AUGUSTA, Maine — The Maine Board of Pharmacy raised the proposed age to obtain an overdose-reversing drug available without a prescription on Thursday, winning Republican Gov. Paul LePage’s approval and clearing the way for pharmacists to make the drug available.
The governor directed a senior policy adviser to sign off after the board increased the age for obtaining naxolone from a pharmacist from 18 years old to 21 years old just days after the governor said it should be the same as the state’s limit for tobacco purchases.
The decision ends rule-making limbo, but leaves hard feelings.
House Speaker Sara Gideon, a Democrat, accused the Board of Pharmacy of caving to the governor’s “petulant action” for a compromise that ran counter to legislators’ intent.
“Addiction knows no age,” Gideon said. “In every instance, at every age, we should do everything in our power to save every life possible,” she added.
Officials in Maine and the rest of New England are grappling with an epidemic of addiction and deaths associated with heroin, the painkiller fentanyl and prescription opioids. The state set a record in 2016 for the total number of overdose deaths with 376, compared with 272 the year before.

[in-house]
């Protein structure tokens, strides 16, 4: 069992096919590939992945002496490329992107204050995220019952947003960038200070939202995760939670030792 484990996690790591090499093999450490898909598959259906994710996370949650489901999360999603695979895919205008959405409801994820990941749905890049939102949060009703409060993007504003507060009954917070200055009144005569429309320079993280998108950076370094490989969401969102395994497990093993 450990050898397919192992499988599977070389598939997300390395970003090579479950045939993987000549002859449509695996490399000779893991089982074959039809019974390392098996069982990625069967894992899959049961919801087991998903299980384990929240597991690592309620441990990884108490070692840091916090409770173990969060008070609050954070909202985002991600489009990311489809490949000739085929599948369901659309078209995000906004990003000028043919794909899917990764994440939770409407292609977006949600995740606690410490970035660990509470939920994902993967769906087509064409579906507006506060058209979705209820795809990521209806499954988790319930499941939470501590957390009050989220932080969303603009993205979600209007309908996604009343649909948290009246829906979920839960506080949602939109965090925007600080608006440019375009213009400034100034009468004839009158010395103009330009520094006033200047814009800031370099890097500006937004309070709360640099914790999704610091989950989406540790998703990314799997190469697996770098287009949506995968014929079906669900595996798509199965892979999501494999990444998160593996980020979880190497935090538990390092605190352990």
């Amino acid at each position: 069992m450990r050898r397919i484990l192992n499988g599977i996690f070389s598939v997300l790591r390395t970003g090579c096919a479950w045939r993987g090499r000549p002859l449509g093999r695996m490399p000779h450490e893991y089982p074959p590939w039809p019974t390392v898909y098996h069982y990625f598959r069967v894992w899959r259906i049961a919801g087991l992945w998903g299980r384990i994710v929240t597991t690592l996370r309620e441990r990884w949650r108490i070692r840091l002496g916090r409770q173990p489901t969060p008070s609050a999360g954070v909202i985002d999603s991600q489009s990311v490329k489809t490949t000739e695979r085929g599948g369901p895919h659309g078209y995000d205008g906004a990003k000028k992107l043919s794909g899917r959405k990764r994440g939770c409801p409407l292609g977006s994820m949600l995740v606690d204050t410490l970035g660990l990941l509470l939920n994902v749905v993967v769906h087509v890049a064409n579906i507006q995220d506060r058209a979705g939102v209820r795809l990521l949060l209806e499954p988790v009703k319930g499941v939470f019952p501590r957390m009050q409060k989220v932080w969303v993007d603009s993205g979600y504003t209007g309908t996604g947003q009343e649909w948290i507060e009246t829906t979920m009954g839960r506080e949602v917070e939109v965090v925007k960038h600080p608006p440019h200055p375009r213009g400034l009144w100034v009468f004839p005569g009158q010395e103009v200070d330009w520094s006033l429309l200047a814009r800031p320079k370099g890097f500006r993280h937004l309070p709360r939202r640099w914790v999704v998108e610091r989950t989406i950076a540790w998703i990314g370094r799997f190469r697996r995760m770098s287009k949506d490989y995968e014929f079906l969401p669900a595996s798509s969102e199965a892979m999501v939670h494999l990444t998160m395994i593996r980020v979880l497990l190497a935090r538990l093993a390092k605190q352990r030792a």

Nationwide, more than three dozen states already allow people to get naloxone, known as Narcan, without a prescription.
But LePage has opposed widespread distribution of naloxone, arguing that the life-saving drug is a crutch that keeps people using drugs.
Democrats were frustrated first by the inaction on the naxolone rules and then by the compromise that Maine Democratic Party Chairman Phil Bartlett called “a face-saving measure” meant to protect the governor.
“It’s really unfortunate that governor seems to be playing the role of God in determining whose life can be saved and whose life shouldn’t be saved,” Sen. Ben Chipman, D-Portland, said before the vote.